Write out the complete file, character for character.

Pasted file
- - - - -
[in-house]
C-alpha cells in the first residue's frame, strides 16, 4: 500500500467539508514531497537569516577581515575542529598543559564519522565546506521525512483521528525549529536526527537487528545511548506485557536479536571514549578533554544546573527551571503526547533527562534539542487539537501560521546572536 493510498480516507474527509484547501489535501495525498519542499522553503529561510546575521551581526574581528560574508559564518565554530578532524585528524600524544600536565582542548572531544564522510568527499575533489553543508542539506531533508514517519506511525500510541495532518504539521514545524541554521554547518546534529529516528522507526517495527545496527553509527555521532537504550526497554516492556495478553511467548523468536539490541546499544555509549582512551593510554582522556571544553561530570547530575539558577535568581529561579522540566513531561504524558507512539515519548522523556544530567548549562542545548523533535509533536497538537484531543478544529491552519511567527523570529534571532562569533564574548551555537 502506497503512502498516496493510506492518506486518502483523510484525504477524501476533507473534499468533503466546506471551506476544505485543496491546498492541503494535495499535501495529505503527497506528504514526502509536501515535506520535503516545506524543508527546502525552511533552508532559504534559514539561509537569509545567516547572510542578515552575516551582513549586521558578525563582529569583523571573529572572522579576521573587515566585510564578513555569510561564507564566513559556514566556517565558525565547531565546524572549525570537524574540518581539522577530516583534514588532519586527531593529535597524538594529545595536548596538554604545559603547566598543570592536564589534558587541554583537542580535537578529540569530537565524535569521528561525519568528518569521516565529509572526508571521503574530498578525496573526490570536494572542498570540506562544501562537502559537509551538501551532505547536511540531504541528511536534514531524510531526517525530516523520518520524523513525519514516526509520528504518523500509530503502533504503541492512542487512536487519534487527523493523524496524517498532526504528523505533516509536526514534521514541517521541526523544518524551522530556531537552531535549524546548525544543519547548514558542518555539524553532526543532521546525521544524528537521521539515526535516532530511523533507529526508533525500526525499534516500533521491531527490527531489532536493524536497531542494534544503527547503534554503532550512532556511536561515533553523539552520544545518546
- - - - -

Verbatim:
[in-house]
C-alpha cells in the first residue's frame, strides 16, 4: 500500500467539508514531497537569516577581515575542529598543559564519522565546506521525512483521528525549529536526527537487528545511548506485557536479536571514549578533554544546573527551571503526547533527562534539542487539537501560521546572536 493510498480516507474527509484547501489535501495525498519542499522553503529561510546575521551581526574581528560574508559564518565554530578532524585528524600524544600536565582542548572531544564522510568527499575533489553543508542539506531533508514517519506511525500510541495532518504539521514545524541554521554547518546534529529516528522507526517495527545496527553509527555521532537504550526497554516492556495478553511467548523468536539490541546499544555509549582512551593510554582522556571544553561530570547530575539558577535568581529561579522540566513531561504524558507512539515519548522523556544530567548549562542545548523533535509533536497538537484531543478544529491552519511567527523570529534571532562569533564574548551555537 502506497503512502498516496493510506492518506486518502483523510484525504477524501476533507473534499468533503466546506471551506476544505485543496491546498492541503494535495499535501495529505503527497506528504514526502509536501515535506520535503516545506524543508527546502525552511533552508532559504534559514539561509537569509545567516547572510542578515552575516551582513549586521558578525563582529569583523571573529572572522579576521573587515566585510564578513555569510561564507564566513559556514566556517565558525565547531565546524572549525570537524574540518581539522577530516583534514588532519586527531593529535597524538594529545595536548596538554604545559603547566598543570592536564589534558587541554583537542580535537578529540569530537565524535569521528561525519568528518569521516565529509572526508571521503574530498578525496573526490570536494572542498570540506562544501562537502559537509551538501551532505547536511540531504541528511536534514531524510531526517525530516523520518520524523513525519514516526509520528504518523500509530503502533504503541492512542487512536487519534487527523493523524496524517498532526504528523505533516509536526514534521514541517521541526523544518524551522530556531537552531535549524546548525544543519547548514558542518555539524553532526543532521546525521544524528537521521539515526535516532530511523533507529526508533525500526525499534516500533521491531527490527531489532536493524536497531542494534544503527547503534554503532550512532556511536561515533553523539552520544545518546